“The cranium connected to the vertebrae, the vertebrae connected to the scapula, the scapula connected to the sternum …” Microphone in hand, Alfredo Ayala sings a scientific rendering of the spiritual “Dry Bones.” Penned by Senn High School science teacher Hank Saberman, the song is aimed at helping students remember the parts of the human skeleton. Students in Saberman’s biology classes must perform the song solo while classmates play percussion. “They can even stand in the corner and hide, if that’s the only way they’ll sing,” he says wryly.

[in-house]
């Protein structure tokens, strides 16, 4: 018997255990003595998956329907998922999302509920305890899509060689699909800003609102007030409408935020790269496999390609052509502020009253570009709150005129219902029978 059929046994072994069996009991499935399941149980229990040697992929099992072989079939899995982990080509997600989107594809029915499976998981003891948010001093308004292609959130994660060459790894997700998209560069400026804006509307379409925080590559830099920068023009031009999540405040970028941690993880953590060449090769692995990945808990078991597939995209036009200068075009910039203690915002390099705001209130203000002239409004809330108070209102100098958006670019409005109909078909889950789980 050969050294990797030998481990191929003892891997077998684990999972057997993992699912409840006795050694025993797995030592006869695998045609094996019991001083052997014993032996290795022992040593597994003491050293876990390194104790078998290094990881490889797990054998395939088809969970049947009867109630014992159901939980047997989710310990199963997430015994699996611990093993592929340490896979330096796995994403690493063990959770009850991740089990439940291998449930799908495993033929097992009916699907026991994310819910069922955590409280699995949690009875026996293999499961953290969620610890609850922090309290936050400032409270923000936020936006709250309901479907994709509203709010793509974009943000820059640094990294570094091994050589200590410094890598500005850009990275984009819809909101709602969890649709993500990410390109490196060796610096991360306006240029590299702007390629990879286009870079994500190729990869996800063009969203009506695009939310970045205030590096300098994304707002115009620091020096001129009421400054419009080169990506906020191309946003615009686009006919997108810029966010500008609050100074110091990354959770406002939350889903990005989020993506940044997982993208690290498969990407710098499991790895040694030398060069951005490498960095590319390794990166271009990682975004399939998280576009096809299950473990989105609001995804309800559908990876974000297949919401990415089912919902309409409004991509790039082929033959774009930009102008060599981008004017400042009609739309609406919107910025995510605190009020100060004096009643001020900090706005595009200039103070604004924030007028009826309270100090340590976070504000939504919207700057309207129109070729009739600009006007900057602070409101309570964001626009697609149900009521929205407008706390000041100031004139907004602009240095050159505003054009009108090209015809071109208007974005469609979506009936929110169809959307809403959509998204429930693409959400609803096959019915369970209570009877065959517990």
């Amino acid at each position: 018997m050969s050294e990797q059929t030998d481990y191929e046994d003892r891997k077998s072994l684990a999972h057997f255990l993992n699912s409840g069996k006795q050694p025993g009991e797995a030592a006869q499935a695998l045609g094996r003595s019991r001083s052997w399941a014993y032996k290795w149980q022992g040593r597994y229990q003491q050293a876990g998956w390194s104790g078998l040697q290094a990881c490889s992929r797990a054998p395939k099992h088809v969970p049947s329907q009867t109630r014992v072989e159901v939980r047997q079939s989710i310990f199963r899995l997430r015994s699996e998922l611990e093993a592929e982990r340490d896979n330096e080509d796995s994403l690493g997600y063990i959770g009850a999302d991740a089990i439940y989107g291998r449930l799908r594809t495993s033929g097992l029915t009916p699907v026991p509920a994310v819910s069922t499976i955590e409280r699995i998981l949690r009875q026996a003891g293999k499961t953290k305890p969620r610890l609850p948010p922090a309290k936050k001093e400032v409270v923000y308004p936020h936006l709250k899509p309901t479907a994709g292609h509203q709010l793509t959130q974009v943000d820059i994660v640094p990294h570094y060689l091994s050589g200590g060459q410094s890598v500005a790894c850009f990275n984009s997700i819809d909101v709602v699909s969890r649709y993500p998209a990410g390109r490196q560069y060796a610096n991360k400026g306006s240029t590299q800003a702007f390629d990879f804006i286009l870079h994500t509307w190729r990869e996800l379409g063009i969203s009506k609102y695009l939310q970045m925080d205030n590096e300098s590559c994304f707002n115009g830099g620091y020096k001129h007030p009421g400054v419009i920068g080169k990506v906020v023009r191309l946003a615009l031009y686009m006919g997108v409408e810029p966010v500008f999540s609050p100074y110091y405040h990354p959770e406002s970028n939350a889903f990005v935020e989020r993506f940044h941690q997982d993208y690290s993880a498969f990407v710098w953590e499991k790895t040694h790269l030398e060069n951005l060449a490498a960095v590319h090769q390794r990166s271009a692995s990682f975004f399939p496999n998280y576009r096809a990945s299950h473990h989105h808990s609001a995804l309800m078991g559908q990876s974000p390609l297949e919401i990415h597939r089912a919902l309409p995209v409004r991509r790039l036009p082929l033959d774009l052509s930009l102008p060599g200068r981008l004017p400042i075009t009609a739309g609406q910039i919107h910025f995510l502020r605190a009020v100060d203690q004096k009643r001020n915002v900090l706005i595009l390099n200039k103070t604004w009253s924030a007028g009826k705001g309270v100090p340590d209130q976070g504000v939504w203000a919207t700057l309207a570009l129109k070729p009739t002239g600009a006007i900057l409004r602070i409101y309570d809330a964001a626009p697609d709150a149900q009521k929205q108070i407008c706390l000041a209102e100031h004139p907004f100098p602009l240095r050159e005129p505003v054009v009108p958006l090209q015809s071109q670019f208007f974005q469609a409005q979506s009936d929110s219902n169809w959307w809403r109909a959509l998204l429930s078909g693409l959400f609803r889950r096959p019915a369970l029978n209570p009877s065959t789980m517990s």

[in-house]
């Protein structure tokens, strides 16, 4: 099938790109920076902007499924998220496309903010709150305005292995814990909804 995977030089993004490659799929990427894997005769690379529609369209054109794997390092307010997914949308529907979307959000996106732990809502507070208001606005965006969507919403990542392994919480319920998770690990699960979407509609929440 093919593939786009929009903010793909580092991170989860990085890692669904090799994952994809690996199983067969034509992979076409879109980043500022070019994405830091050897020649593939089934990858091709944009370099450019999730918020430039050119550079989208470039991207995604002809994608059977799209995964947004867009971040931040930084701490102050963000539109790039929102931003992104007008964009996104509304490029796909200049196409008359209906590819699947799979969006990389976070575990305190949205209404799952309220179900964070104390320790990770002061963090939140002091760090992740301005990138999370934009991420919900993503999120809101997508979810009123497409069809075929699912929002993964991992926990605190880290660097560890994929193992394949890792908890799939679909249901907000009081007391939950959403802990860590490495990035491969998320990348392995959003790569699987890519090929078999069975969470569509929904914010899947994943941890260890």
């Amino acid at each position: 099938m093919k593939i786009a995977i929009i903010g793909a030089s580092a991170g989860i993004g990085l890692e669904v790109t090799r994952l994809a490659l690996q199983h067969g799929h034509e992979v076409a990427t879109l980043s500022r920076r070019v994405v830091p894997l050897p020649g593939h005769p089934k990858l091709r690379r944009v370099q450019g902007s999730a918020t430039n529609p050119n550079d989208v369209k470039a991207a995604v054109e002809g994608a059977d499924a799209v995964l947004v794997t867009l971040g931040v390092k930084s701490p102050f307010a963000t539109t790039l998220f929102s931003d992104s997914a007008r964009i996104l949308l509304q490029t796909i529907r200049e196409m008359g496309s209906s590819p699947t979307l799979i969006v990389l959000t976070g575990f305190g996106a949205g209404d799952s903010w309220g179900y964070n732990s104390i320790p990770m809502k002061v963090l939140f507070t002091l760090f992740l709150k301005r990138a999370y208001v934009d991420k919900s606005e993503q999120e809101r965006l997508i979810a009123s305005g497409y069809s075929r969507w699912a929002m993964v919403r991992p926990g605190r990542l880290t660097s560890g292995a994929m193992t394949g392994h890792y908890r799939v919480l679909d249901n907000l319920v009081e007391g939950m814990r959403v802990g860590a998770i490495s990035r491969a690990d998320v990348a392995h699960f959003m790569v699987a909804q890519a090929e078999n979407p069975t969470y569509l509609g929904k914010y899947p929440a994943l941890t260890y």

By linking difficult words to a catchy rhythm, Saberman says, his students create a built-in memory aid that has led to better performance on tests. Some even have written their own science songs, using rap rhythms. Saberman says that music can engage students who normally don’t like school. “Even a kid who’s a gang-banger could be a great rapper,” he notes.
Editor’s Note: Henry Saberman and the other teachers spotlighted on pages 7 and 10 created their integrated arts lessons as part of a summer program held at the School of the Art Institute of Chicago and at Gallery 37, a city-run arts workshop for youth. They were taught by local professors and artists.